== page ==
Charlie is a little miracle. He’s just one of those kids that makes me think, “This is why I come to work every day.” I can’t even bring myself to think about what this little boy looked like in the PICU, because he was so full of leukemia. Everything is nearly resolved. All of it. Infant acute lymphoblastic leukemia (ALL) is a terrible disease, but he’s usually smiling or giggling. His progress is amazing.
He’s also a just few days older than my son. And, in the beginning, I wanted to say to his mom, “Quit your job. Come hold him.” But – he’s fine! He doesn’t have leukemia right now. He’s almost to the maintenance portion of his therapy. It doesn’t mean it can’t come back, but he’s pretty much thriving. He could be the small percentage that will sail through and be fine! Watching him go through it and deal with it, and his mom finding the strength to do what she thinks is right – enlisting the many people who love him to stay with him during the day, and trust the team of us here to care for him –it shows that it really does take a village. That village includes not only the friends and family they had before, but now me and the rest of our team.
So many people are involved in caring for these incredibly complex patients. They have their standard appointments and admissions for treatment, and they know who they’ll see for those, but then they rebound with fevers and illnesses, and they see new faces. The nurse practitioners in our division make sure each of these children receives the care they need; regardless of why they’re in the hospital, we’re the glue. Our residents are learning to be doctors; our fellows have huge research and clinical responsibilities. But every time one of our patients crosses the threshold of this hospital, their family knows the PNP they can lean on. Everybody plays a role, but to get to the nitty gritty of each child’s plan, you need to know what’s next. We’re the connection to that. We’re the GPS. And, by default, we are privileged enough to wind up super close to our families.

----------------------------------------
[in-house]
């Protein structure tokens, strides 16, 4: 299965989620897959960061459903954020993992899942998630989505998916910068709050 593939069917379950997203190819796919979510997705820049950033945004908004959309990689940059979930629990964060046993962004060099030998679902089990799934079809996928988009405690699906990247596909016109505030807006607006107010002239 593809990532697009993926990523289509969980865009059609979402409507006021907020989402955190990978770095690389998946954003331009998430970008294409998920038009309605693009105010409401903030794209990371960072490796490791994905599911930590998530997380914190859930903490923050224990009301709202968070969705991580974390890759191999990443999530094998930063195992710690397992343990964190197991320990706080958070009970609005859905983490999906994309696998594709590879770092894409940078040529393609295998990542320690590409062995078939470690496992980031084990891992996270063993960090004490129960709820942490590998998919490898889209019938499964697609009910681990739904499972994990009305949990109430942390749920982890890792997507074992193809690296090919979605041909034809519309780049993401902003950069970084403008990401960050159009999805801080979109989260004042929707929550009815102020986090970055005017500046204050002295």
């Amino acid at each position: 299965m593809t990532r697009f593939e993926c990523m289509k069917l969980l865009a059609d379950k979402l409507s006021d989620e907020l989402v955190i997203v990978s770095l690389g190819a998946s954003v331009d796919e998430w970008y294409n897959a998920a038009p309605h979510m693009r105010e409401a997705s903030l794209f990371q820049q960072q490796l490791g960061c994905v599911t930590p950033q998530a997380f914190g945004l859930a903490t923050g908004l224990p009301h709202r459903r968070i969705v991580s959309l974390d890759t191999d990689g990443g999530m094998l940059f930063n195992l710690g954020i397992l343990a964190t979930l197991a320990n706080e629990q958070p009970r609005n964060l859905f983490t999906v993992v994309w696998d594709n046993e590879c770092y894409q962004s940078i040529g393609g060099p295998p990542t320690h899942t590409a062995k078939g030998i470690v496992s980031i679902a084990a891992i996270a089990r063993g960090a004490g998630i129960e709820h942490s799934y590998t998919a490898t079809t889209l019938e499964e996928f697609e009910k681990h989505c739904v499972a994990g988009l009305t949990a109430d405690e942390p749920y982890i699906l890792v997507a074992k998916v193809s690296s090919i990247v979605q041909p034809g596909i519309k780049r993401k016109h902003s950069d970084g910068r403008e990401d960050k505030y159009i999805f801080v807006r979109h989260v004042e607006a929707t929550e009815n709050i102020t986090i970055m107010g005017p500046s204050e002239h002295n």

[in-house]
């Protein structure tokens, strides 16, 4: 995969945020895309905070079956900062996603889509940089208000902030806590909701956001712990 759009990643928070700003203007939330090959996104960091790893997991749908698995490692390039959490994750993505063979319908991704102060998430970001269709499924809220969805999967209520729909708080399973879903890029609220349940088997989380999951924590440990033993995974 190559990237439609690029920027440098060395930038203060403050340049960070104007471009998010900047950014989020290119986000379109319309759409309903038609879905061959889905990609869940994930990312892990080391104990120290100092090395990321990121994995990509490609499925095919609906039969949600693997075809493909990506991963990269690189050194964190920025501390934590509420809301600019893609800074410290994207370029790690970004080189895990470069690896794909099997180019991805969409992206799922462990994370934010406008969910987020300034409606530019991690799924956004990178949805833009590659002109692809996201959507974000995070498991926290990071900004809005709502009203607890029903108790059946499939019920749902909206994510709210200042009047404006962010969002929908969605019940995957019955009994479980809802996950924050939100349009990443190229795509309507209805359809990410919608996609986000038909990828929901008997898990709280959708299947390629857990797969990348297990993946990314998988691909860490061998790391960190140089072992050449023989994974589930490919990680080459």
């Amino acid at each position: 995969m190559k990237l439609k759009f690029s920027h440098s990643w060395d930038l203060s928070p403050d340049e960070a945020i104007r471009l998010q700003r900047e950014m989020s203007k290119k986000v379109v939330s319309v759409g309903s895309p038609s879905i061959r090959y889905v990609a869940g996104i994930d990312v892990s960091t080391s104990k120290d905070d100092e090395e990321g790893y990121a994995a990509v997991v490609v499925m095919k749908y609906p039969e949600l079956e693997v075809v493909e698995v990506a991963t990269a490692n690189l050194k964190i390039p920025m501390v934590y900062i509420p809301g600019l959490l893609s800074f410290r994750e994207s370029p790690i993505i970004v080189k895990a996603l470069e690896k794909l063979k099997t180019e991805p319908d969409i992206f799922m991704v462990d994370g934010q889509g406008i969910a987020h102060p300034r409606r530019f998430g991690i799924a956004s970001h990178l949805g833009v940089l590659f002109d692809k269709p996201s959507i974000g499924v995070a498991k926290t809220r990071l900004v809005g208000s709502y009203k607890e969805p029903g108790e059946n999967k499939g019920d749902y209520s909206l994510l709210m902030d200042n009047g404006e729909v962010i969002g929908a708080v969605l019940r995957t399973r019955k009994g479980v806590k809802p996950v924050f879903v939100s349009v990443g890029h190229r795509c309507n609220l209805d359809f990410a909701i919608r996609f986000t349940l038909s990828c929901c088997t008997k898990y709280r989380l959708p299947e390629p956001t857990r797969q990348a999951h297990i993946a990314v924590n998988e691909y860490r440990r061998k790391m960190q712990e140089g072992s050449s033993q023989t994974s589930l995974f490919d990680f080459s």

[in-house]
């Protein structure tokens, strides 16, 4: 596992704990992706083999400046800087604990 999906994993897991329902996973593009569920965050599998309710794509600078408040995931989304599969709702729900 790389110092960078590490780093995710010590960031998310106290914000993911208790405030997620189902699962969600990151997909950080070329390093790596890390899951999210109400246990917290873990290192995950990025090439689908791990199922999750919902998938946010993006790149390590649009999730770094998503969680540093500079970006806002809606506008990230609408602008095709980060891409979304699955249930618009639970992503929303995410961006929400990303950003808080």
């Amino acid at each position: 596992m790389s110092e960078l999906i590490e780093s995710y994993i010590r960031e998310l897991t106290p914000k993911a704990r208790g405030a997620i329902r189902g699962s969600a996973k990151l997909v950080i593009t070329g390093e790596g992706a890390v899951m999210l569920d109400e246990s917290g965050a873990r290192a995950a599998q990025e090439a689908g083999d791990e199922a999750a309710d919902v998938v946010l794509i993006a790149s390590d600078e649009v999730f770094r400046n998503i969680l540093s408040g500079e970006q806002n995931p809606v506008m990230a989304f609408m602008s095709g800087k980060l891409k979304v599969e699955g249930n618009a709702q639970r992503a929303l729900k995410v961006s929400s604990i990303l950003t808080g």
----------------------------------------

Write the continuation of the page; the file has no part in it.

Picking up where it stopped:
These families, more than anything, just want their questions answered, and want to know that we’re all on the same page. Because whether it’s bad news or good, they want continuity of everyone being on the same team, and to know at the end of the day they did everything for their child they could do. That’s all anyone wants to look back on. That’s the greatest reassurance I can offer a family.
I always hear, “How do you do this?” In my mind, somebody has to do it, and either you can or you can’t. The only way to know is by doing it. Then if you do it and love it, there’s no leaving it. There’s nothing else that can ever give back to you like this job. When you look at the cure rate overall, it’s about 70%. So most kids are walking out of here, but you have to come to grips with the fact that 30% aren’t walking out of here. I’ve seen families on both sides of the statistics, so I know that if tomorrow things change, a child’s disease returns– I also know how to support parents down that road too. But just like Charlie’s family, I have no reason not to hope to beat the odds. At the end of the day, that is all anyone is trying to do, beat the odds – find another drug, another curative regimen, another chance. I am lucky enough to call this my job and it is truly my honor to play a role in these children’s lives. Children, like Charlie, are the sole reason that I continue to “show up” everyday.